This elaborate system of developing the driver's experience is used to toughen up both the player and the car that he or she uses. Experience points (referred to in the game simply as XP), are acquired for various achievements during a race, such as passing opponents, or driving a clean lap. Similar to the way that XP is lost after dying in some role-playing games, failing to finish the race cancels all XP earned in the event. When certain thresholds of XP are reached, a new driver level is achieved, and a Skill Point is awarded. These Skill Points can be used to develop driver and car. Additional Skill Points are awarded for other achievements. Some races award a skill point for beating a particular opponent for the first time. There is also a list of dynasty achievements, the completion of which awards a number Skill Points. One such achievement, for example, is going faster than a certain speed in dynasty mode.
Equipment and customization
All cars in the game are manufactured in real life by Alfa Romeo and in any race the player always races against seven other instances of the model that he or she is driving. The player cannot choose his or her vehicle for a race, except in the "quick race" mode, and even then the opponent vehicles are all the same model. Cars assigned to beginners can go up to 110 miles per hour (177 km/h). Advanced cars, however, can go faster than NASCAR stock cars 200 miles per hour (322 km/h).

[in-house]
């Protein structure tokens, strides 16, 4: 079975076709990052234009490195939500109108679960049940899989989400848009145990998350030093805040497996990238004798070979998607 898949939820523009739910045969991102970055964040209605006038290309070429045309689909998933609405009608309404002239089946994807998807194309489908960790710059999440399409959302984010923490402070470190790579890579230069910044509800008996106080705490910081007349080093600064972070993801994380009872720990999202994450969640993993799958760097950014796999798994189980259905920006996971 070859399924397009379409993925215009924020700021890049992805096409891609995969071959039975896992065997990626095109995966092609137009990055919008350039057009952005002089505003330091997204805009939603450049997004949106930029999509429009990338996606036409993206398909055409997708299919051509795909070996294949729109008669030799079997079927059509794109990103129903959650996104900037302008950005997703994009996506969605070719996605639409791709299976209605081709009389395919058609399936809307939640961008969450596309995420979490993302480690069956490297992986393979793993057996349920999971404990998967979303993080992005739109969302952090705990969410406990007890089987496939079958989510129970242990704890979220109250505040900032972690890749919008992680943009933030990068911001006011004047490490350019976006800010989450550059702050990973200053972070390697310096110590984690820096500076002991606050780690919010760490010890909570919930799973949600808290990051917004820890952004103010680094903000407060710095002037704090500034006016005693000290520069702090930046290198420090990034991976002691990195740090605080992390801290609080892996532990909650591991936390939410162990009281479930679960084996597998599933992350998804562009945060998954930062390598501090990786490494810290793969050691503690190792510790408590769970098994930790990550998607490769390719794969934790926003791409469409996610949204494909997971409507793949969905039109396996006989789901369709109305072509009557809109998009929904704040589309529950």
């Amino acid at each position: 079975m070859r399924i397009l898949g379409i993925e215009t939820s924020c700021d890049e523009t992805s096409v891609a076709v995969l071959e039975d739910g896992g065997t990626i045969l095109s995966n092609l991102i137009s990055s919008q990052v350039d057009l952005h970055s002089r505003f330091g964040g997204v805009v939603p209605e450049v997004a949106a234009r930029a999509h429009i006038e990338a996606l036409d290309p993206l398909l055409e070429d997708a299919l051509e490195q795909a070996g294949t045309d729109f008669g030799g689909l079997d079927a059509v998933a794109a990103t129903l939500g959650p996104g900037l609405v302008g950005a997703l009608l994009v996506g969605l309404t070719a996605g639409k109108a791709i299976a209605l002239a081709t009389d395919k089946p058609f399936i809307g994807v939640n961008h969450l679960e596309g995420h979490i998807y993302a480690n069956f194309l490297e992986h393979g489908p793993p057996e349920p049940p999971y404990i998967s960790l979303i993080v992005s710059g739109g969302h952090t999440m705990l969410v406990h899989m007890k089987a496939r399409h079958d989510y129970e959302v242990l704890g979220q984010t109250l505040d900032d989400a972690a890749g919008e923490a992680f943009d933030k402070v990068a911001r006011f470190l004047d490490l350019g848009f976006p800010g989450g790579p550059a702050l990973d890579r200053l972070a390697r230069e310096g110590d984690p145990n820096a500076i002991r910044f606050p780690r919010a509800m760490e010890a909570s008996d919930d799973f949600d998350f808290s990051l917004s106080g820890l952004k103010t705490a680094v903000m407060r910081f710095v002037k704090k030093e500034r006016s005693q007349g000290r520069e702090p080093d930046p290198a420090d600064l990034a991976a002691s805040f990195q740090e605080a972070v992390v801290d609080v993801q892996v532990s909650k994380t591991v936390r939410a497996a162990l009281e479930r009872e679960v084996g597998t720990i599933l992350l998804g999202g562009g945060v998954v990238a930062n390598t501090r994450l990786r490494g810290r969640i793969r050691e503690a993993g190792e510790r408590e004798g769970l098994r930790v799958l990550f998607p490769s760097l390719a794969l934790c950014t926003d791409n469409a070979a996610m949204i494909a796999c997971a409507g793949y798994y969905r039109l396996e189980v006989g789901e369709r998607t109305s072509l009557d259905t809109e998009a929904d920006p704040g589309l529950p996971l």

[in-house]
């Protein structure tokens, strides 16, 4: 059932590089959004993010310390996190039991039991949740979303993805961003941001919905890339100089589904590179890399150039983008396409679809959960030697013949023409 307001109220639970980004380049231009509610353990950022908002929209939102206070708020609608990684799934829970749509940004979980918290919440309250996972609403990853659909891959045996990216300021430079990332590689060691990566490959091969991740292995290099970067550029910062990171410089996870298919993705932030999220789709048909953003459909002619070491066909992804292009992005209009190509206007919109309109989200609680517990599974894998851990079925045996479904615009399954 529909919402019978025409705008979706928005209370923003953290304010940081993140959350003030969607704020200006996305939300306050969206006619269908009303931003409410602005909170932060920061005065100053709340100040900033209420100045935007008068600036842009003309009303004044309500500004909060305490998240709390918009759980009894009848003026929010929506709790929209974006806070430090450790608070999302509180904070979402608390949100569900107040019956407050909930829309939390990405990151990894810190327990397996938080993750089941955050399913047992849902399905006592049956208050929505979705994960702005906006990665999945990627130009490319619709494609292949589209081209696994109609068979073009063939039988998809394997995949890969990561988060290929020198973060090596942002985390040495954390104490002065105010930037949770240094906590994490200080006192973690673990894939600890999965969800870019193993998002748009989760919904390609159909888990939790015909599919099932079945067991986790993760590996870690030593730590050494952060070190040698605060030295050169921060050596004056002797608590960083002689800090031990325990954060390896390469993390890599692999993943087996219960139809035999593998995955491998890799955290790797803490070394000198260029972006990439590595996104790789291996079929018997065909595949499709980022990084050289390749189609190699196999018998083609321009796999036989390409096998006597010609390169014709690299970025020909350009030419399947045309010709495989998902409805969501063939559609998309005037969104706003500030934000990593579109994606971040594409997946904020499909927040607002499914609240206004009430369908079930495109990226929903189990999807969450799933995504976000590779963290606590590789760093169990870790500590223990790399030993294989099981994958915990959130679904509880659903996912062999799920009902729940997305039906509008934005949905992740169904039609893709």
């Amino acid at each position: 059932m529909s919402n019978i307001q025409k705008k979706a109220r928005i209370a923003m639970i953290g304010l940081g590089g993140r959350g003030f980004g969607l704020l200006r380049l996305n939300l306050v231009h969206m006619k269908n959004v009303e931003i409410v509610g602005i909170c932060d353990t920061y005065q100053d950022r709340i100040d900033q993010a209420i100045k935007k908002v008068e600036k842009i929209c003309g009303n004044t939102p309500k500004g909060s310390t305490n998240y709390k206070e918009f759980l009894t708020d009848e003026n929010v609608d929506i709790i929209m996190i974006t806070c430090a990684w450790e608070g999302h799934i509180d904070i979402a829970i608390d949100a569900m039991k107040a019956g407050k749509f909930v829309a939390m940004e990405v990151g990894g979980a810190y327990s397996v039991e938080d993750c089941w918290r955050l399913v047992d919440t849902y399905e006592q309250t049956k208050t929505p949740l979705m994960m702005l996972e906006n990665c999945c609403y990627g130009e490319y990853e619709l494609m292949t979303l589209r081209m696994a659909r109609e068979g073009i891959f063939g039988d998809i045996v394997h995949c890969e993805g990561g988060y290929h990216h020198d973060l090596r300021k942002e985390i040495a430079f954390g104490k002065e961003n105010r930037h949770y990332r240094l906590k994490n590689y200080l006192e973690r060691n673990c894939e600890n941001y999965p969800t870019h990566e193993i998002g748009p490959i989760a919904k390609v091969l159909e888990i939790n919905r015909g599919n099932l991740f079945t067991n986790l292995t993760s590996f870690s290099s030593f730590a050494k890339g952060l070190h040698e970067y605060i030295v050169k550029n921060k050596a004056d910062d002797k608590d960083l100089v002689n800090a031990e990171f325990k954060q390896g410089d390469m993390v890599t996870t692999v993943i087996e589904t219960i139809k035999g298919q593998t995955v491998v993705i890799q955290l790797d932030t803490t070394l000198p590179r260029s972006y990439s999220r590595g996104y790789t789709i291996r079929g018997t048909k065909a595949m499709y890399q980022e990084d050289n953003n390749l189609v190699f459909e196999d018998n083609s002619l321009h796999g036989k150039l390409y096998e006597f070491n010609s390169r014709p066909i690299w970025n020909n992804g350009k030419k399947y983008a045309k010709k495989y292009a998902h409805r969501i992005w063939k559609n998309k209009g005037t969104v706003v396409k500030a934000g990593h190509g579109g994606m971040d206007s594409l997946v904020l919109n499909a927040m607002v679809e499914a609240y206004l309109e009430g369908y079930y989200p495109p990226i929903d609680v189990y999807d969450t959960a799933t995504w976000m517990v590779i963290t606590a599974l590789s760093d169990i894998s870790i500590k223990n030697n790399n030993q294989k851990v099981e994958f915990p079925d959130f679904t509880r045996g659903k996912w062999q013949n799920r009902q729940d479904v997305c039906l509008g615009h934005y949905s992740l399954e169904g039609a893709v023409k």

Cars cannot be customized; instead it is the driver who gets customized, although some driver customizations do affect car acceleration, handling, and damage resistance. Various achievements in the game, primarily achieving XP point levels, are rewarded with Skill Points which can be distributed across nine different categories to affect car and driver characteristics. In addition, the player wins racing gear—helmets, suits, gloves and boots—by winning "gear races" or by achieving a certain number of victories (as well as knockouts). Gear can also be earned by passing challenges. The gear a driver is wearing can be changed to further affect driver (and car!) characteristics. Like in EverQuest, all the gear that is unlocked in the game has a minimum level requirement. Players who do not meet the minimum requirements cannot wear the new gear until they reach that experience level. Different computer-controlled opponents in a race will have different skill points and gear, resulting in differing driving skills and endurance of both car and driver. All opponent drivers have names shown in lineups and results, but they are not of well-known drivers. Many are probably purely fictional (with some puns), and it is possible that a few names are those of people associated with the game developers.